Romney ‘I Dig It’ Trust Gives Heirs Triple Benefit
In January 1999, a trust set up by Mitt Romney for his children and grandchildren reaped a 1,000 percent return on the sale of shares in Internet advertising firm DoubleClick Inc. If Romney had given the cash directly, he could have owed a gift tax at a rate as high as 55 percent. He avoided gift and estate taxes by using a type of generation-skipping trust known to tax planners by the nickname: “I Dig It.” The sale of DoubleClick shares received before the company went public, detailed in previously unreported securities filings reviewed by Bloomberg News, sheds new light on Romney’s estate planning -- the art of leaving assets for heirs while avoiding taxes. The Republican presidential candidate used a trust considered one of the most effective techniques for the wealthy to bypass estate and gift taxes. The Obama administration proposed cracking down on the tax benefits in February.
SEC Lieutenants Depart
Ricardo Delfin, one of Ms. Schapiro's closest advisers on signature policy issues, including tightened rules for money-market mutual funds, left the SEC last month to work for a new group focused on market risk that was founded by Sheila Bair, the former head of the Federal Deposit Insurance Corp. In addition, Ms. Schapiro also has lost a senior legal counsel who ran legislative affairs, while a deputy left the chairman's office for a new position within the agency. Two high-ranking policy experts have also left in the past two months. Several current and former SEC officials have predicted Ms. Schapiro could announce an early departure from her own post after the November presidential election or by year-end. The departure of several aides supports the idea of turnover at the top, these people said. Ms. Schapiro's five-year term doesn't end until June 2014.
Watch Hand Gestures to Find the Underlying Truth in a Conversation
Go watch some old videos of Mussolini and it will all make sense.
Southeastern Indiana county seeks removal of absent auditor [AP]
Franklin County Auditor Erica Hudson began appearing infrequently for work over the summer and has become nearly unreachable by telephone, County Commission President Tom Wilson told the Connersville News-Examiner for a story Wednesday. "She hasn't been to the office in over a month," Wilson said. "She hasn't had any communication with the office." She instructed her staff to leave office mail unopened on her desk, Wilson said. "The mail had something from the (IRS) about a tax problem and now the county got fined $4,000 because she didn't take care of it," Wilson said.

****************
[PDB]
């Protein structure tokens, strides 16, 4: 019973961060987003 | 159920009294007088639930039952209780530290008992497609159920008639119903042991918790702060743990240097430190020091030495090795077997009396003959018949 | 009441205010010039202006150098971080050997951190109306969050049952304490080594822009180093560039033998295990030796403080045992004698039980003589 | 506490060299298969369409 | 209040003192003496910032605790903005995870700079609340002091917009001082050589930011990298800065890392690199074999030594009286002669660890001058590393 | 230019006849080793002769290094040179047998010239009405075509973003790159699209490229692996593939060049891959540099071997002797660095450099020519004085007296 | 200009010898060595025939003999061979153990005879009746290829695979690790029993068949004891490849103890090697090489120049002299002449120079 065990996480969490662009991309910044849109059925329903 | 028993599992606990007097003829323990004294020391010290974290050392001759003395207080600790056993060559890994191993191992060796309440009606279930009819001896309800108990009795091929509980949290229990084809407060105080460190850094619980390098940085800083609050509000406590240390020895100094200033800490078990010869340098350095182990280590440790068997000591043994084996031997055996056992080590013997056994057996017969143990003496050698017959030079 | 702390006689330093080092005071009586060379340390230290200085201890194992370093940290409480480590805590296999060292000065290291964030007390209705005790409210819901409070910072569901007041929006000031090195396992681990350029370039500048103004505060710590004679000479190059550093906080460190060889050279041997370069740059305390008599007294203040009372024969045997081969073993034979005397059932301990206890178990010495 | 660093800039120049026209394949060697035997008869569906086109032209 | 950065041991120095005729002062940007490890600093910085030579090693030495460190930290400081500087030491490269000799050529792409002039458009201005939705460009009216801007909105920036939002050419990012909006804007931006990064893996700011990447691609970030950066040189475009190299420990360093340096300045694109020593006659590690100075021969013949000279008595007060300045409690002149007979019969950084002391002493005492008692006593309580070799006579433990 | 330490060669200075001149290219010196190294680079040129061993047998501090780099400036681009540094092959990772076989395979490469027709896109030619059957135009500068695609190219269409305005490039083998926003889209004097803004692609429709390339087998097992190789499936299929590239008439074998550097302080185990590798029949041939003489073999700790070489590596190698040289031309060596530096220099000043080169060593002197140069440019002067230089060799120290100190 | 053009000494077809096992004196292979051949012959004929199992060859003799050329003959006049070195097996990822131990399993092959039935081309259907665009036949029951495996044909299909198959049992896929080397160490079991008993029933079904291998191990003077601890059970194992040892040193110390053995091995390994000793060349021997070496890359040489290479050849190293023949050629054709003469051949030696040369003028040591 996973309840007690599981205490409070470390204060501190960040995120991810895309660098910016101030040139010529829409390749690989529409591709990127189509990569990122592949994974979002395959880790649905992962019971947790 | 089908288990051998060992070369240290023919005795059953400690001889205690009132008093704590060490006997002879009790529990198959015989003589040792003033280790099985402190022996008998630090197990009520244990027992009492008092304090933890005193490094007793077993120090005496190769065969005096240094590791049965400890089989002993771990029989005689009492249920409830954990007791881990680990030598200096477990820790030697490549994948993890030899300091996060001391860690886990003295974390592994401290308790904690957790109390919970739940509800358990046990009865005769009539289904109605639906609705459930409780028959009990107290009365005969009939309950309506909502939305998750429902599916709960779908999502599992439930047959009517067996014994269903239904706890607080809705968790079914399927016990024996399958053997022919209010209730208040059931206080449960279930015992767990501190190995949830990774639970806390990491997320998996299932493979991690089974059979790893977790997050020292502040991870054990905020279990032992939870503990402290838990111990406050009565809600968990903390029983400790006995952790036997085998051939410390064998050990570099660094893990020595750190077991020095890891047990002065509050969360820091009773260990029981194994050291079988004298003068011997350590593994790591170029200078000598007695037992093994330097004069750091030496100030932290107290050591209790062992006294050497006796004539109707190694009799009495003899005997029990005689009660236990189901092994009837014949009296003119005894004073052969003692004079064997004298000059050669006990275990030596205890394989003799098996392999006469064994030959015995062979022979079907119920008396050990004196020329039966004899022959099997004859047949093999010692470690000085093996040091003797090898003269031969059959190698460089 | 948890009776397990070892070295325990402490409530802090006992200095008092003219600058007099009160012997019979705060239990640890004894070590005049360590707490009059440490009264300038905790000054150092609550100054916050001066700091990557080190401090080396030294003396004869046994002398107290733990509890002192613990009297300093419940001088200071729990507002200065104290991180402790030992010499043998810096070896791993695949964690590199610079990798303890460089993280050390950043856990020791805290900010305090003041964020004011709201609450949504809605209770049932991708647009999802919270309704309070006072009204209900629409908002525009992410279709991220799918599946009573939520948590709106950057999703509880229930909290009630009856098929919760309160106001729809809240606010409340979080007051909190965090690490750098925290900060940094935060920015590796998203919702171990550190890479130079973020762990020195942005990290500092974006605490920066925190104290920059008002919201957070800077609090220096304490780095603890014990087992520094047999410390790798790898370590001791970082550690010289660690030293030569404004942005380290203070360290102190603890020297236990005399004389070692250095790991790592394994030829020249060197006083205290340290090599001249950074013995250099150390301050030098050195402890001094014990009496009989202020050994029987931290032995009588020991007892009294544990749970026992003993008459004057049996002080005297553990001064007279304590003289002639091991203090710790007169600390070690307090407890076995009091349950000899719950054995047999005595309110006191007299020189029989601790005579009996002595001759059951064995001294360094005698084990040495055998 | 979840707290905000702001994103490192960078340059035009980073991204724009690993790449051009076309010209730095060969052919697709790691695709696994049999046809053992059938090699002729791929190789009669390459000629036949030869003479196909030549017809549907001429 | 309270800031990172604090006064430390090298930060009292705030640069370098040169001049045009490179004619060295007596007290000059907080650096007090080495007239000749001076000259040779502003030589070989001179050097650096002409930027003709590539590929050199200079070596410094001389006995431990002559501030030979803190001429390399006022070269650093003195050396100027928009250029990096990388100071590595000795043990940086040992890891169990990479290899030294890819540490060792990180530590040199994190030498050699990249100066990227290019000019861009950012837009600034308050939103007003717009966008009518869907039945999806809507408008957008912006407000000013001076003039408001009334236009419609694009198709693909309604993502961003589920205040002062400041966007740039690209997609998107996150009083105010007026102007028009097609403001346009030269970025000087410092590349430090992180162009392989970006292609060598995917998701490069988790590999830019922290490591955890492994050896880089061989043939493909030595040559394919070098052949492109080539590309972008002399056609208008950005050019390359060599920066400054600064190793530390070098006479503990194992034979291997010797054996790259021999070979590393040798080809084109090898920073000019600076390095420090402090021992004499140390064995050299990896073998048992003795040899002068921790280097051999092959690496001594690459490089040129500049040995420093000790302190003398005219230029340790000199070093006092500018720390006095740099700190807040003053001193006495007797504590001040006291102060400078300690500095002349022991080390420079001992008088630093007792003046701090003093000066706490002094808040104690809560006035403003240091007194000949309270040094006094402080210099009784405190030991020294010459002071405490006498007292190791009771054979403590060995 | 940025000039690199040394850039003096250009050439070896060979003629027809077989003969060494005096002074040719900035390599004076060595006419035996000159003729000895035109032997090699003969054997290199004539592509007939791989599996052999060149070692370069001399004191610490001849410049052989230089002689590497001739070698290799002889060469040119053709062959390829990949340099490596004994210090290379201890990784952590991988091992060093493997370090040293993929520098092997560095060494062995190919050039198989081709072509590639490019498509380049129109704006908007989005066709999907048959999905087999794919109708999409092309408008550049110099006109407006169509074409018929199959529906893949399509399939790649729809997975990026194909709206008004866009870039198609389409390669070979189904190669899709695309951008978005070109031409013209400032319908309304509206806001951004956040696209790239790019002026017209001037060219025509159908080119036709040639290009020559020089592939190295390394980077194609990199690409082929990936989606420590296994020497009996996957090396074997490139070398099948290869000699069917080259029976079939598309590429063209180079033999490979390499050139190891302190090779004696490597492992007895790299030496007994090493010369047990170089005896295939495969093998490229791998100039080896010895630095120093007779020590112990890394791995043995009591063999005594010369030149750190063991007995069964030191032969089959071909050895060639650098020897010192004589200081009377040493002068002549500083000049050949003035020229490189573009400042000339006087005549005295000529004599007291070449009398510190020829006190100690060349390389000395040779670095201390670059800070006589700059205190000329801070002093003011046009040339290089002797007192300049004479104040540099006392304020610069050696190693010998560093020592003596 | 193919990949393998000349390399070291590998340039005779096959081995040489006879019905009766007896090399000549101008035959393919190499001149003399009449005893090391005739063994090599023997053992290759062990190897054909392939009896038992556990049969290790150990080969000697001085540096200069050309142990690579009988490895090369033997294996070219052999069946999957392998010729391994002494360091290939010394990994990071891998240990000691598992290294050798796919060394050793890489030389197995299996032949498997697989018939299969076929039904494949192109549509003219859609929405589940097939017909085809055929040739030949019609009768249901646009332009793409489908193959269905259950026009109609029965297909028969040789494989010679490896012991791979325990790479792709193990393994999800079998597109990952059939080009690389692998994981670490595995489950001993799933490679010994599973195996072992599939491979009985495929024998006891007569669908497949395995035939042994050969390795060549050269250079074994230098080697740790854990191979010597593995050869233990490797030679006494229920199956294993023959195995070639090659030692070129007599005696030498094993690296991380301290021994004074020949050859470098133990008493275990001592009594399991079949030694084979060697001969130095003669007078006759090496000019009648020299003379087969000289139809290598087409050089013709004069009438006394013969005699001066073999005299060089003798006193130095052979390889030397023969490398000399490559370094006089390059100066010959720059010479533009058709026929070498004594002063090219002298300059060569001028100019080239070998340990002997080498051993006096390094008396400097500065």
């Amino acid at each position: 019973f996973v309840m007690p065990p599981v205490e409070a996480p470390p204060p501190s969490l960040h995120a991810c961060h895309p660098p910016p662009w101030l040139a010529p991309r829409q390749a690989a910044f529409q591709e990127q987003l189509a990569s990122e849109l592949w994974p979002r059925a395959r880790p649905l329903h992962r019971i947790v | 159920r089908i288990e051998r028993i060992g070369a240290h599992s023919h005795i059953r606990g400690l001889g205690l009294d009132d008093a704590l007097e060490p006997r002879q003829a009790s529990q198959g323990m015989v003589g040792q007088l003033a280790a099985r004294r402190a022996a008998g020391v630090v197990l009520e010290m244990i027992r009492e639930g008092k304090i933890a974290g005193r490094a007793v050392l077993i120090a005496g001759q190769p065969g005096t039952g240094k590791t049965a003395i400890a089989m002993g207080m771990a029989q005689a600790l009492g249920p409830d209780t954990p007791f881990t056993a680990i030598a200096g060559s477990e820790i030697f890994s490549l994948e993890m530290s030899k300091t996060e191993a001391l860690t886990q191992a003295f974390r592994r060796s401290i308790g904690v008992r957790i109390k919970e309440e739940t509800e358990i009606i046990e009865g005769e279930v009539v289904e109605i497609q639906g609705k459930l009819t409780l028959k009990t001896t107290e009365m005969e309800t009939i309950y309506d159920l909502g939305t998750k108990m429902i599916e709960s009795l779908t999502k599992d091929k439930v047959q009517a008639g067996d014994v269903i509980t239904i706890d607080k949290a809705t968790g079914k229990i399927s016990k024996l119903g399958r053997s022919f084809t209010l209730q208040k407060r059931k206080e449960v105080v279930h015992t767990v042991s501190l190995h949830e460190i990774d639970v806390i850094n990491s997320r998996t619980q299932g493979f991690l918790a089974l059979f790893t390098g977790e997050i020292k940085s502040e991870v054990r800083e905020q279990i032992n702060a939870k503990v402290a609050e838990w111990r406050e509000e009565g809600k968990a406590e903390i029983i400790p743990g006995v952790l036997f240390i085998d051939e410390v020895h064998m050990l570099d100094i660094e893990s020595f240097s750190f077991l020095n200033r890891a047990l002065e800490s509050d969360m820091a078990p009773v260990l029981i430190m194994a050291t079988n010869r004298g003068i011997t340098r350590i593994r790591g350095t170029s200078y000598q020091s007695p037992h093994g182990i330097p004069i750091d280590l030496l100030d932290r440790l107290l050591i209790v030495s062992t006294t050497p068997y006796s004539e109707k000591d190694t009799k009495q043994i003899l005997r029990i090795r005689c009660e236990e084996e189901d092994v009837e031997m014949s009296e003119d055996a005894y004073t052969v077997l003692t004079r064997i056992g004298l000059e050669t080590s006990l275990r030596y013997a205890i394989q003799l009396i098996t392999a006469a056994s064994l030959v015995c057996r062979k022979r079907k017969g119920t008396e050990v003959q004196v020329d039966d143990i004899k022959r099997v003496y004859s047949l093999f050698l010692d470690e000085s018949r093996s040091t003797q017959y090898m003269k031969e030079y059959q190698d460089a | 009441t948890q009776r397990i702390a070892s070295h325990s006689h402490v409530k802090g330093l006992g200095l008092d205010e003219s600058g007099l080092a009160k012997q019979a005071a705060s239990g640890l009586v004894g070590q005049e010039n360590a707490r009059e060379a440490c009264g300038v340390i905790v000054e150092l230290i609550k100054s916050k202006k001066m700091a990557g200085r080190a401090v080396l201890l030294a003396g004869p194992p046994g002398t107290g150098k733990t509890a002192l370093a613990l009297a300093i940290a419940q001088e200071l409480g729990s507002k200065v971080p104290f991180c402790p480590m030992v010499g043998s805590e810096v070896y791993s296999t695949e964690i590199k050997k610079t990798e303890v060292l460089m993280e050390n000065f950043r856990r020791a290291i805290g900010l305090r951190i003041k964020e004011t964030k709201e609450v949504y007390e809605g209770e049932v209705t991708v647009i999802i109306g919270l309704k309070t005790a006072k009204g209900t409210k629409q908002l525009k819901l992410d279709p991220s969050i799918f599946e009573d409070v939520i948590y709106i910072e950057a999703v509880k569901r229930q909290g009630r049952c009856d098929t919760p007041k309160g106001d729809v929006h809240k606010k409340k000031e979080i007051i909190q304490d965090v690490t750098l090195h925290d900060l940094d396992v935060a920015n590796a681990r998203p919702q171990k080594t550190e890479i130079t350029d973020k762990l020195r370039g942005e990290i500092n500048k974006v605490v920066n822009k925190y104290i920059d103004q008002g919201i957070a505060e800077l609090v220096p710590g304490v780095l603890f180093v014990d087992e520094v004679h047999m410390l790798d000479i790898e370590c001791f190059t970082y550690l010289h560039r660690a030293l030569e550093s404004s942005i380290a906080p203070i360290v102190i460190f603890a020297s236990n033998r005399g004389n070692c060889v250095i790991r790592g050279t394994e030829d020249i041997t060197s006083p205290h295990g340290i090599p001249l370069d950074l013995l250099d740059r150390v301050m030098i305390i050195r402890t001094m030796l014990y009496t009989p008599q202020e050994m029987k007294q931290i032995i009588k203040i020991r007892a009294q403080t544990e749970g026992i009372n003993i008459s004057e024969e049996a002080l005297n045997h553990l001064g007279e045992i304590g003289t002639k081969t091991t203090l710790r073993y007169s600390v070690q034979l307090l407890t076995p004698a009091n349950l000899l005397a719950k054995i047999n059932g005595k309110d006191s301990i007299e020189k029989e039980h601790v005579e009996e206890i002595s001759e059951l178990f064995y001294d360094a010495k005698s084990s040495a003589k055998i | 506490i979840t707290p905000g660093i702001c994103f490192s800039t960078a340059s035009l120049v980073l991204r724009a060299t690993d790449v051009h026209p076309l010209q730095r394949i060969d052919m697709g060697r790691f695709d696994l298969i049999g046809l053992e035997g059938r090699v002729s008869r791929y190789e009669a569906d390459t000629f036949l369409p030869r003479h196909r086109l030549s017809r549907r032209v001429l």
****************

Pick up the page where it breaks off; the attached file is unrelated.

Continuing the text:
Online sellers scrambling to understand new IRS 1099 form
Payment processors, including those for credit cards, debit cards, and third-payment systems such as PayPal, are now required to send out a special IRS 1099 form if you made more than $20,000 and had more than 200 transactions. If you run a small or side business that takes credit cards or electronic payments, you need to study up on Form 1099-K. Issued for the first time last tax season, it's still new enough to give folks the jitters. As H&R Block Inc spokeswoman Teresa Clark notes, those who get one "may be confused about what the 1099-K represents." Bottom line: If you've already been reporting all your business income, the new 1099-K won't be such a big deal, but if you thought your side business of selling online was below the radar for tax purposes, the 1099-K makes certain it no longer is.
PwC Appoints Eric Hornsten as Managing Partner of the Austin office
Succeeding Jim French.
Green Mountain Coffee Roasters’ Growing Inventory Levels: Is It a Fumble or a Fraud?
Sam Antar knows shifty inventory when he sees it.
Texas Woman Shoots Husband Over Their Cat
42-year-old Audrey Deen Miller, is accused of aggravated assault with a deadly weapon. Investigators with Harris County Precinct 4 say the couple had an argument over the family cat, though there are several cats on the property so it isn’t clear yet which cat sparked the argument. Investigators say when Miller’s husband threatened to hurt the cat, Miller shot her husband in the stomach. The husband was taken to Ben Taub Hospital where he had surgery for his wounds and was listed in stable condition. The incident occurred around 7:15 in the morning in a backyard of a quiet suburb northwest of Houston. The cat was not hurt.